3D Printer Technologies – Part 2
Continued from part 1
#2 – Polyjet 3D Printers are very similar to your office variety ink jet printers, in that they have a bank of print heads that lay down a pattern of photo-polymer resin, and a gel like support material, with a UV light on the print carriage that cures each layer on every pass.
They build a model in horizontal layers that are 6-12 ten thousandths of an inch (.0006″-.0012″) thick. The resolution on the X-Y plane on some of the machines is as high as 600 dots per inch (dpi). Due to the high resolution of the print heads and layer thickness, the surface quality, and dimensional accuracy are superb.
After the model is printed, the gel support material is blasted away with a water jet and then they are dipped in a solution to remove any residue. These are my models of choice, when I intend to make very accurate molds for casting, as they require a minimal amount of sanding before I can clear coat them to achieve a smooth, glossy surface.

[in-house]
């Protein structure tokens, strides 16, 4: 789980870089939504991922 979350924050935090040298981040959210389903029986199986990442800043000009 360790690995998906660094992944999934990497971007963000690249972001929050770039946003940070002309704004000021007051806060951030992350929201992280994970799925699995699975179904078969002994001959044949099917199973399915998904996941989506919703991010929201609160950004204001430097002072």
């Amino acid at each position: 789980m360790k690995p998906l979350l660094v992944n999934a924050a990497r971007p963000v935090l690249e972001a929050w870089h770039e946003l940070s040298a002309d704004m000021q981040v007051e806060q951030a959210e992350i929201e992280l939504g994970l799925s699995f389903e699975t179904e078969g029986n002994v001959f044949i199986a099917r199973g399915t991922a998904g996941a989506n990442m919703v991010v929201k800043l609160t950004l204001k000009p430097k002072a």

On the Eden class machines like the one that I have access to, there are several materials available, with Durus Grey being the usual resin of choice, as it is a fairly hard and tough acrylic like material. With a 19.6″x 15.7″x 7.9″ build envelope (x-y-z axis respectfully), it has the capability to produce rather large parts, or multiple smaller parts in a single build.
Objet machines in the Connex family have the capability to print several different resins, and can create 14 different materials in the same print. They can also create up to 51 digital materials that have properties ranging from rubber like, to rigid in the same model, so there is no need to glue different parts together to simulate an injection molded multishot product.
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